If the posting does not include a deadline, the follow-up time is a little less clear cut. As a general rule, Salpeter says applicants should plan to follow up within a week after sending in the application. During that time, though, you should do a little legwork of your own. If you haven't already, try following and retweeting the hiring manager on Twitter or joining one of their LinkedIn ( LNKD) groups and posting something intelligent there. This way, when you do follow up, your name may be a little more familiar to that person. At the same time, you should do additional research into the company culture and see if you can find any additional details about the kind of candidates the hiring manager or the company in general likes to hire so you can work this into your follow-up note. "You want to say something inspiring when you follow up, not just, 'Hey, hope you got my application,'" she says. For job postings with or without deadlines, Salpeter says you can safely follow up by email one more time after the initial follow-up and perhaps call and leave a message just in case their email is completely flooded with applications. If that still doesn't work, it's time to look for other contacts inside the company who may be able to pass your resume along. Unadvertised job postings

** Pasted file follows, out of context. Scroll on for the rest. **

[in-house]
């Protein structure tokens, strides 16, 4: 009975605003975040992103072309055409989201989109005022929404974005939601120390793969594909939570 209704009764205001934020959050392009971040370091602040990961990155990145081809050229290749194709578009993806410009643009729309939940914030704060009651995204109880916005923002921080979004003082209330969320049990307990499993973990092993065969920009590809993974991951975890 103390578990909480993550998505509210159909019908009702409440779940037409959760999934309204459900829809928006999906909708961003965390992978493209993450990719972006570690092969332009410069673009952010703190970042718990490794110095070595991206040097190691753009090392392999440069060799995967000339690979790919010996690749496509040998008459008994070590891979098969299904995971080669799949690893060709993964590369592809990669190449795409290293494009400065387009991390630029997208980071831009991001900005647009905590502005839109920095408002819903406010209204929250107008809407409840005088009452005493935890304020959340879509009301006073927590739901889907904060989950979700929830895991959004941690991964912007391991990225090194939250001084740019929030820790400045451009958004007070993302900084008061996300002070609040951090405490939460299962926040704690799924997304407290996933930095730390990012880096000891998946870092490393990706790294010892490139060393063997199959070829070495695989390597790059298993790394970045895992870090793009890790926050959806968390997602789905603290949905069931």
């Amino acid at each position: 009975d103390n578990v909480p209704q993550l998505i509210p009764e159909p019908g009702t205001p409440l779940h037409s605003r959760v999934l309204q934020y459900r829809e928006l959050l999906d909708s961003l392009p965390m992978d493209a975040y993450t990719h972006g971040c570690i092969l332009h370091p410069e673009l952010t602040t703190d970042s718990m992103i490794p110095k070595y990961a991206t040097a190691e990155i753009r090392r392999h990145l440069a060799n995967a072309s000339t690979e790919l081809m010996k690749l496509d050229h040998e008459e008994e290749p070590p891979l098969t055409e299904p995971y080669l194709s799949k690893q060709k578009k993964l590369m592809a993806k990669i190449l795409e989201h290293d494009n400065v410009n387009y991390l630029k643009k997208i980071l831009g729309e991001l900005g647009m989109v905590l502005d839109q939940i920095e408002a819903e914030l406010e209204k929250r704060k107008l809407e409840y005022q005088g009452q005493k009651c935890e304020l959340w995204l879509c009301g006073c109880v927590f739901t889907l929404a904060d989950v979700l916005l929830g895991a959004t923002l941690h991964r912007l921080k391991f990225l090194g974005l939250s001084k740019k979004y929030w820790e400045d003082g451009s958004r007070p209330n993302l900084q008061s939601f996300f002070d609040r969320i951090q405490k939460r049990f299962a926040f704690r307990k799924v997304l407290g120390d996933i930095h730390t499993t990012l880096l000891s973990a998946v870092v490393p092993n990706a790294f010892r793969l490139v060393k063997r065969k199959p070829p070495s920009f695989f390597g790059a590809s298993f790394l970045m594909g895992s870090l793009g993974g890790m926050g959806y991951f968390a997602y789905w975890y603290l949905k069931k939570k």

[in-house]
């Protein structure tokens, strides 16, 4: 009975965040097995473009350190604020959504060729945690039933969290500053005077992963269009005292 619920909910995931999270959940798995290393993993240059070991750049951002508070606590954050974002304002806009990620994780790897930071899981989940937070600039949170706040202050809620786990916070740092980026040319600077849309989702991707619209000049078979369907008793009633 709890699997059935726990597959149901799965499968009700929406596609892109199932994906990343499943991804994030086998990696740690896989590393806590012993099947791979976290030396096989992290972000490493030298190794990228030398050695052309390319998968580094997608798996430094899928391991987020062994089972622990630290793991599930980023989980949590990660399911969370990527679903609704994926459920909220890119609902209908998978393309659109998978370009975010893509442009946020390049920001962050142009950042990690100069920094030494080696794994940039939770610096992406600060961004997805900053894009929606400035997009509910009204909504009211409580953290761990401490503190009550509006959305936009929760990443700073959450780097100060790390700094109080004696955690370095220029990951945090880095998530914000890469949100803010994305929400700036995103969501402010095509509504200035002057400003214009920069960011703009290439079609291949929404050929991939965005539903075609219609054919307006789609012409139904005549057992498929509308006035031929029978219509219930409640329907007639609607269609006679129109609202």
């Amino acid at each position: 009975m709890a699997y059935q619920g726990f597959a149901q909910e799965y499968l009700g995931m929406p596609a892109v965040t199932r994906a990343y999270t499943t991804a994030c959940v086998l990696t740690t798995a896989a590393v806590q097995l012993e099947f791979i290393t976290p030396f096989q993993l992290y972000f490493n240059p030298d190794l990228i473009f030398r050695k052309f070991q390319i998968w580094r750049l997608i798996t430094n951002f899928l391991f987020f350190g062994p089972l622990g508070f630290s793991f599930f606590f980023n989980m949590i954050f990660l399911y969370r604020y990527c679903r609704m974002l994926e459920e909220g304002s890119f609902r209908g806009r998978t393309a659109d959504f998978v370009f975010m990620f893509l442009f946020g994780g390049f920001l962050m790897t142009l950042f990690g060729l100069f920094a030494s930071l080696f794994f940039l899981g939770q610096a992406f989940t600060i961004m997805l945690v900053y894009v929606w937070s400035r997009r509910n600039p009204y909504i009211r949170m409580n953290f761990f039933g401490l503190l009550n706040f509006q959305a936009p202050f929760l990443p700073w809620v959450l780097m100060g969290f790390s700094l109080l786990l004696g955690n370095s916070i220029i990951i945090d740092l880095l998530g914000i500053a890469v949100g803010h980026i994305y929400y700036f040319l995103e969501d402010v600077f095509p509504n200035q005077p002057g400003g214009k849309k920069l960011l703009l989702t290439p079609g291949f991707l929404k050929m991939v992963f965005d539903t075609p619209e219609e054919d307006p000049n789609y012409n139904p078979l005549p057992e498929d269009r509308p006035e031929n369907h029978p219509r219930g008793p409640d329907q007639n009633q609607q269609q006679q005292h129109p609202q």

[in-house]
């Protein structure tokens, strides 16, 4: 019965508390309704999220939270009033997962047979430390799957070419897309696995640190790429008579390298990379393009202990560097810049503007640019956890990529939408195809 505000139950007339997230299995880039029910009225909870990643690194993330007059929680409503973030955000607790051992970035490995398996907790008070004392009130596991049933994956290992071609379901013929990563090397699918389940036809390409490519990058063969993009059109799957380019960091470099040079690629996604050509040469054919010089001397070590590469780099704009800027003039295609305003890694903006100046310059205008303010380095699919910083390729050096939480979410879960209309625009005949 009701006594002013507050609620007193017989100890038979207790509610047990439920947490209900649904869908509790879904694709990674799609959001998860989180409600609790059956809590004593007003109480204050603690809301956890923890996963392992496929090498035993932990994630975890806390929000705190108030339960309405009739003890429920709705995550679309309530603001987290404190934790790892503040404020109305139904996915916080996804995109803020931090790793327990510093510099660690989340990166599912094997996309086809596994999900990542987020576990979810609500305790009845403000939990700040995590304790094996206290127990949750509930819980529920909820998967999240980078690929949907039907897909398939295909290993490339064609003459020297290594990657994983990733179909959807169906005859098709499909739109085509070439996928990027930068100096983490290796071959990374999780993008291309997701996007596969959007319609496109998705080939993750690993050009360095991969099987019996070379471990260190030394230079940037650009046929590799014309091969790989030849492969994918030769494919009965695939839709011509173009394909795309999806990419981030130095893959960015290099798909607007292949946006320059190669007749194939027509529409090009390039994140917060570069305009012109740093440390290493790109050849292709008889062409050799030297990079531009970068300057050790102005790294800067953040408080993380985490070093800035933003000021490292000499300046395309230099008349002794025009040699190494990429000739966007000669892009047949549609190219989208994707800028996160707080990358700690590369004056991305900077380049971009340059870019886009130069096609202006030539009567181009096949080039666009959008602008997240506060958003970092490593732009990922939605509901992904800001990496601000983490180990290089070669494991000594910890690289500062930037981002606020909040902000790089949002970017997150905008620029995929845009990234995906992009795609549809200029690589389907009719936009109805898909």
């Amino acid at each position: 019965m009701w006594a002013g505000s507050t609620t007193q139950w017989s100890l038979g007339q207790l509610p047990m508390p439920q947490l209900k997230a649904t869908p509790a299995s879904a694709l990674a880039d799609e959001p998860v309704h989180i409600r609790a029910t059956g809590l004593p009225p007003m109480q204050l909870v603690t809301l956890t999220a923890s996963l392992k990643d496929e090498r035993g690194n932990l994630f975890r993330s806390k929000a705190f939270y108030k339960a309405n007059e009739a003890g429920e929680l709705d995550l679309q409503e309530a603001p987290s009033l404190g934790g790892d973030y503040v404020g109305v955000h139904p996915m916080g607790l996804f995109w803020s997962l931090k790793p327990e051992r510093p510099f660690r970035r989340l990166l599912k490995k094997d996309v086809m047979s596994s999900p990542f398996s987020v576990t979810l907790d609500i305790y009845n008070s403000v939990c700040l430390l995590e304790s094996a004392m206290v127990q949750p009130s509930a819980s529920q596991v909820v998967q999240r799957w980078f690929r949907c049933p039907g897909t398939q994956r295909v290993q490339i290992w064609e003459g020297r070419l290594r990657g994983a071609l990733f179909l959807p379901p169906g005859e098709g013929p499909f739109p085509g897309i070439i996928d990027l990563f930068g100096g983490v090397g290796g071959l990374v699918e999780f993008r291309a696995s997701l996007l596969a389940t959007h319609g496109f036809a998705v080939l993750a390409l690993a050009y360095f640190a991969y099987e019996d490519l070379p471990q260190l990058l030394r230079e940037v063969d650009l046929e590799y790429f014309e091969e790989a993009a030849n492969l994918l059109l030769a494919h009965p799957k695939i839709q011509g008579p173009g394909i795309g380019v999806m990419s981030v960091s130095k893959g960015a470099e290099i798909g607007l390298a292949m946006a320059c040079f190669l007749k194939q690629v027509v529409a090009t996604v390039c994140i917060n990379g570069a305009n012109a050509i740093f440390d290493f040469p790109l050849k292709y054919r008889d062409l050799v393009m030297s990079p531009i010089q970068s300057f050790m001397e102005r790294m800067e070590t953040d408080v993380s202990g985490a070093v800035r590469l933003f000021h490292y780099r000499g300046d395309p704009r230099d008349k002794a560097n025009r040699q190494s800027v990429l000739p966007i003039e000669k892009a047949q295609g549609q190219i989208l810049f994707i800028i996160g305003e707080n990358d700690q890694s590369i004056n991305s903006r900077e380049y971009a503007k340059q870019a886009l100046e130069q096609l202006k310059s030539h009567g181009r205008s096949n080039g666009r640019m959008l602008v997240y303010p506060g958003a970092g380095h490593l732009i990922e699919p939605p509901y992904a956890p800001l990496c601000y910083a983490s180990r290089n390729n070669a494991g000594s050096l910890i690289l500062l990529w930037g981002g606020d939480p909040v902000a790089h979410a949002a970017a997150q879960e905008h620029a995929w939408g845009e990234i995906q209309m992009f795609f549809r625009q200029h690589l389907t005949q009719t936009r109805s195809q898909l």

Many jobs are never advertised. Instead, candidates have to reach out to people within the company about potential openings. But how aggressive should you be in following up about an email to someone you've never met about potential jobs that haven't even been posted? Salpeter says your best bet is to follow up three or four days after the first email just to make sure they got the message and to restate briefly why it's worth their time to meet with you or chat with you about life at the company and potential career opportunities. If that still doesn't work, Salpeter says you can follow up one more time just to ask if there's anyone else at the company who may be able to help with your request, but otherwise you should stop bothering the person and look for other potential contacts. After the interview
Once you land an interview, the follow-up process becomes a little more straightforward. Salpeter urges candidates to ask the interviewer how they prefer to be contacted and when they expect to get in touch. You should then follow up within 24 hours of the interview just to thank the interviewer for their time and to recap your conversation or note a detail you might have forgotten to mention. If you don't hear back, Salpeter says you should wait until a few days after the date the interviewer gave you and follow up once more. If you still don't hear back, you can try calling or emailing once more, but first, Salpeter recommends doing some digging to see if the company has announced a hiring freeze or if the person you've been in touch with has gone on leave. >To submit a news tip, email: email@example.com. Follow TheStreet on Twitter and become a fan on Facebook.